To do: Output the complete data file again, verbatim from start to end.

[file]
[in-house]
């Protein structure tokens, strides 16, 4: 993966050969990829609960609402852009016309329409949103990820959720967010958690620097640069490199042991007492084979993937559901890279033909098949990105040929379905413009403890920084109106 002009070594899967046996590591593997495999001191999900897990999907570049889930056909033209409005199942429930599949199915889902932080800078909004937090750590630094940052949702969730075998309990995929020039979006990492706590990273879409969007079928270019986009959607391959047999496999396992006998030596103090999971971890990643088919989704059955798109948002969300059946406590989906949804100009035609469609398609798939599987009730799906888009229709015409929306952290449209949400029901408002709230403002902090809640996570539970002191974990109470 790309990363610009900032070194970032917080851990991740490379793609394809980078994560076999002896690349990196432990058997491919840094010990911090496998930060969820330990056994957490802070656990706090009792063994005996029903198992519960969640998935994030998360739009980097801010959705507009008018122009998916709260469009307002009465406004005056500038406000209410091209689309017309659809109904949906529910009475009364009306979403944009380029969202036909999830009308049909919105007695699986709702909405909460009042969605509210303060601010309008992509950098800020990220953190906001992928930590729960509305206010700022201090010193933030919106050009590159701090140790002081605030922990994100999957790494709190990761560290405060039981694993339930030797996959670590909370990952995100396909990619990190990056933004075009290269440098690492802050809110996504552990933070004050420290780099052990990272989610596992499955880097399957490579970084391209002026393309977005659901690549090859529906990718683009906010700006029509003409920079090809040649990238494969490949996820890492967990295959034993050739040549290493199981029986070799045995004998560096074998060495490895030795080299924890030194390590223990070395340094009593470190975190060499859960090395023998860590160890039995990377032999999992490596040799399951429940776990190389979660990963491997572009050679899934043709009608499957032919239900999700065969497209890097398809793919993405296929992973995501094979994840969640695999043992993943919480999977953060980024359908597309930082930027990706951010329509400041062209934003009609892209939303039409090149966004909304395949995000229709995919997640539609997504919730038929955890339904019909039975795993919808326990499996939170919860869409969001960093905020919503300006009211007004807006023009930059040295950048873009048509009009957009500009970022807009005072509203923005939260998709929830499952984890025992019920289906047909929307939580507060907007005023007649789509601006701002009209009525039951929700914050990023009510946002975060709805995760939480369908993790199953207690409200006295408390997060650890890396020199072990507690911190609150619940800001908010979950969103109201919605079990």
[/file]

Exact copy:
[in-house]
């Protein structure tokens, strides 16, 4: 993966050969990829609960609402852009016309329409949103990820959720967010958690620097640069490199042991007492084979993937559901890279033909098949990105040929379905413009403890920084109106 002009070594899967046996590591593997495999001191999900897990999907570049889930056909033209409005199942429930599949199915889902932080800078909004937090750590630094940052949702969730075998309990995929020039979006990492706590990273879409969007079928270019986009959607391959047999496999396992006998030596103090999971971890990643088919989704059955798109948002969300059946406590989906949804100009035609469609398609798939599987009730799906888009229709015409929306952290449209949400029901408002709230403002902090809640996570539970002191974990109470 790309990363610009900032070194970032917080851990991740490379793609394809980078994560076999002896690349990196432990058997491919840094010990911090496998930060969820330990056994957490802070656990706090009792063994005996029903198992519960969640998935994030998360739009980097801010959705507009008018122009998916709260469009307002009465406004005056500038406000209410091209689309017309659809109904949906529910009475009364009306979403944009380029969202036909999830009308049909919105007695699986709702909405909460009042969605509210303060601010309008992509950098800020990220953190906001992928930590729960509305206010700022201090010193933030919106050009590159701090140790002081605030922990994100999957790494709190990761560290405060039981694993339930030797996959670590909370990952995100396909990619990190990056933004075009290269440098690492802050809110996504552990933070004050420290780099052990990272989610596992499955880097399957490579970084391209002026393309977005659901690549090859529906990718683009906010700006029509003409920079090809040649990238494969490949996820890492967990295959034993050739040549290493199981029986070799045995004998560096074998060495490895030795080299924890030194390590223990070395340094009593470190975190060499859960090395023998860590160890039995990377032999999992490596040799399951429940776990190389979660990963491997572009050679899934043709009608499957032919239900999700065969497209890097398809793919993405296929992973995501094979994840969640695999043992993943919480999977953060980024359908597309930082930027990706951010329509400041062209934003009609892209939303039409090149966004909304395949995000229709995919997640539609997504919730038929955890339904019909039975795993919808326990499996939170919860869409969001960093905020919503300006009211007004807006023009930059040295950048873009048509009009957009500009970022807009005072509203923005939260998709929830499952984890025992019920289906047909929307939580507060907007005023007649789509601006701002009209009525039951929700914050990023009510946002975060709805995760939480369908993790199953207690409200006295408390997060650890890396020199072990507690911190609150619940800001908010979950969103109201919605079990």